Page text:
Nuts are a tasty snack. We love them in pecan pie, in mueslis, cereal bars, chocolates and in hazelnut spreads. Plus, nuts are said to have positive health effects. Yet, nuts may be contaminated with dangerous mycotoxins. Here’s what you need to know.
Recently, there have been an increased number of reports concerning mycotoxins in food. Mycotoxins are produced by molds and are highly toxic. They may affect many different kinds of food. For example, cereals such as corn and wheat are often affected. However, alarming levels of mycotoxins are often also being measured in nuts and spices. If contaminated nuts or spices are processed, mycotoxins may get into many food products.
We have already reported last year that the number of cases of exceeded mycotoxin levels reported by RASFF (Rapid Alert System for Food & Feed) increased by 65% in only one year. According to the report, the so-called aflatoxin was particularly prevalent. This type of mycotoxin is extremely dangerous and carcinogenic. It is produced by a mold of the genus aspergillus and may cause serious health problems. According to the report, aflatoxins were found in high concentrations in peanuts, pistachios, dried figs and hazelnuts. However, aflatoxin concentrations have also been reported in nutmeg, chilli, almonds, pecan nuts, sesame, dried fruits and rice.
Mycotoxins also found in chocolate
Apart from nuts, there is another source of mycotoxins that has become more and more the focus of consumer’s attention: chocolate. Molds also affect cocoa beans and ochratoxin is often found in chocolate and cocoa products. Raw, unroasted cocoa is particularly vulnerable to molds and bacteria. However, since mycotoxins are very heat-resistant, they also survive in roasted cocoa beans. The more cocoa a product contains, the more ochratoxin in usually found in it; white chocolate is thus safer than dark chocolate. Mycotoxin levels found in the EU are generally low – however, in other countries, limit values are less stringent and chocolate might contain higher levels of mycotoxins there.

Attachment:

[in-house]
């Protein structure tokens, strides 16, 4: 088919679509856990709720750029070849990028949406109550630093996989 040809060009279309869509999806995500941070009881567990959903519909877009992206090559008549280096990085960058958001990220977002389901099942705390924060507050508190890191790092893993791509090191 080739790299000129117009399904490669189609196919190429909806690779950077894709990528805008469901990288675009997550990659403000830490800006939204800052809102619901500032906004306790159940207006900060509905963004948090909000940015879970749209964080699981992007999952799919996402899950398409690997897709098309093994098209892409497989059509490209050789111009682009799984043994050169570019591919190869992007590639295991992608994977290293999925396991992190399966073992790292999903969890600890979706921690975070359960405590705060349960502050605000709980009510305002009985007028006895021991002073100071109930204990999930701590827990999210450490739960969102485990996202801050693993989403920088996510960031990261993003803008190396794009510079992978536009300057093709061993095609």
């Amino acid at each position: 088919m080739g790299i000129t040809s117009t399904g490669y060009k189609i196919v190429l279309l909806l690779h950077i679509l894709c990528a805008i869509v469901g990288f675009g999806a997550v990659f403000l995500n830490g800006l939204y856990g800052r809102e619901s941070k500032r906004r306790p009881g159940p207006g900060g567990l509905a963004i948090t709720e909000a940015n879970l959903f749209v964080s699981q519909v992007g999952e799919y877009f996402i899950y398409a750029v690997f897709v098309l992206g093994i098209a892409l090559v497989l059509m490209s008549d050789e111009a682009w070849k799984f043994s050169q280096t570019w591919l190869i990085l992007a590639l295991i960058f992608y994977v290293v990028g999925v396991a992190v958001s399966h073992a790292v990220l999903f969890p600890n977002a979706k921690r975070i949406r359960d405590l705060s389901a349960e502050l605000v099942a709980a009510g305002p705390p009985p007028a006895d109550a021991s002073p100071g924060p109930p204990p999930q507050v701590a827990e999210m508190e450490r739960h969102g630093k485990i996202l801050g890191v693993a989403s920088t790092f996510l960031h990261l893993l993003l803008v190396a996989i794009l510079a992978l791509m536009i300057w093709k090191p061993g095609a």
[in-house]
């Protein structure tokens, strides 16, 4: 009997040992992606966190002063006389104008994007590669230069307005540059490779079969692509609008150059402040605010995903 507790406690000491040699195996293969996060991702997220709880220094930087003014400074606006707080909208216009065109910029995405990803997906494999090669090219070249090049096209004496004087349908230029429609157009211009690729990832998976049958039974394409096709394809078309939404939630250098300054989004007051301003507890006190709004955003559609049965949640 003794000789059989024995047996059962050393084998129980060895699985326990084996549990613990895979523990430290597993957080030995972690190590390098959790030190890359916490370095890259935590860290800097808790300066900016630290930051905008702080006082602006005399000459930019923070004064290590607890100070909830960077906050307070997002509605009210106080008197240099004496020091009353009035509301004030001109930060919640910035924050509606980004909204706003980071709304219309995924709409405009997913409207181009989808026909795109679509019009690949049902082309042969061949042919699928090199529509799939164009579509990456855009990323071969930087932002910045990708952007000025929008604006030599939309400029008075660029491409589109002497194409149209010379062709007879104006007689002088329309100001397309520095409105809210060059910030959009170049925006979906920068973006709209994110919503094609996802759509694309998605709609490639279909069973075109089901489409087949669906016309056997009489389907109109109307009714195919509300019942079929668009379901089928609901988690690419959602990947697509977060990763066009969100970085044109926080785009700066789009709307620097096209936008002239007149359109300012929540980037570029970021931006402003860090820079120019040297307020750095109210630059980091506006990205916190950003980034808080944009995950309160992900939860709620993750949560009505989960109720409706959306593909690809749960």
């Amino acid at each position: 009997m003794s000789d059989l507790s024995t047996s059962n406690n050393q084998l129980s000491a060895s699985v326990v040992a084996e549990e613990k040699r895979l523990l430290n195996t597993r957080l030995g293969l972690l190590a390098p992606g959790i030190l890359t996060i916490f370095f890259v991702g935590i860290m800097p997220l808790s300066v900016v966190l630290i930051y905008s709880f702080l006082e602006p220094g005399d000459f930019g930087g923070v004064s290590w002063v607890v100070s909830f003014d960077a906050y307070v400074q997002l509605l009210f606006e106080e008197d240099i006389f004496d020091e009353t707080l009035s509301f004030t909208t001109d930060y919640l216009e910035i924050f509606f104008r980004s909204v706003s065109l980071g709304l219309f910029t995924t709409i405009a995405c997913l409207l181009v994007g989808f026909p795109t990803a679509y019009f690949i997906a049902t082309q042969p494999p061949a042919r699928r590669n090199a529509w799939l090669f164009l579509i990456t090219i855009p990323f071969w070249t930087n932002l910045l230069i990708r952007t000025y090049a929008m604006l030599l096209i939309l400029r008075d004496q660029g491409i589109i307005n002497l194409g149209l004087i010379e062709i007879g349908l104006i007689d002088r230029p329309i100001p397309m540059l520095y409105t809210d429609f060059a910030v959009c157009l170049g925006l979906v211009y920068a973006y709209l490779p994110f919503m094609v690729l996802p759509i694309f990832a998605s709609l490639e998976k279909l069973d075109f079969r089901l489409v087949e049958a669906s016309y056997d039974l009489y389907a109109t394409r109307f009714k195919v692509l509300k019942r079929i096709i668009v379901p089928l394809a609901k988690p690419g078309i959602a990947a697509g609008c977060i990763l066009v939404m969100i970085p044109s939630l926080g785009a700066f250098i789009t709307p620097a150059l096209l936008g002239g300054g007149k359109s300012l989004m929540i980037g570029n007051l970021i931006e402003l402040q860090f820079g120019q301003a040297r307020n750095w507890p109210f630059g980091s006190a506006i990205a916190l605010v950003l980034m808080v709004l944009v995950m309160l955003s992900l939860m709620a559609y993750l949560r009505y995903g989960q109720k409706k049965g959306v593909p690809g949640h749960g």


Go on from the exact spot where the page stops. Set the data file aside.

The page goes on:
Whether in nuts or in cocoa: molds form “nests” and can be very unevenly distributed throughout a quantity of goods. While a single nut may have a high level of aflatoxin, the next one might be completely uncontaminated; therefore, representative sampling is of particular importance. The subsequent analysis of the sample can be performed with several different methods. We have compared three such test methods for mycotoxins in the following table:
|AFLAPREP®||AFLAOCHRA PREP®||AFLACARD TOTAL|
|Detection of||Aflatoxin B1, B2, G1 and G2||Aflatoxin B1, B2, G1 and G2, Ochratoxin A||Aflatoxin B1, B2, G1 and G2|
|Test method||Immunoaffinity column||Immunoaffinity column||Screening card|
|Implementation||The aflatoxins are extracted from the sample, filtered and diluted before applying to the column. The resulting eluate can be used for an analysis by HPLC or LC-MS\MS.||The aflatoxins are extracted from the sample, filtered and diluted before applying to the column. The resulting eluate can be used for an analysis by HPLC or LC-MS\MS.||The aflatoxins are extracted from the sample, filtered and diluted before passing through the clean-up column supplied with the kit. The sample is applied to the card and subsequently washed before applying the conjugate and finally the substrate. The results can be read directly on the card after 5 minutes.|
|Duration||20 minutes||20 minutes||10 minutes (incl. incubation period)|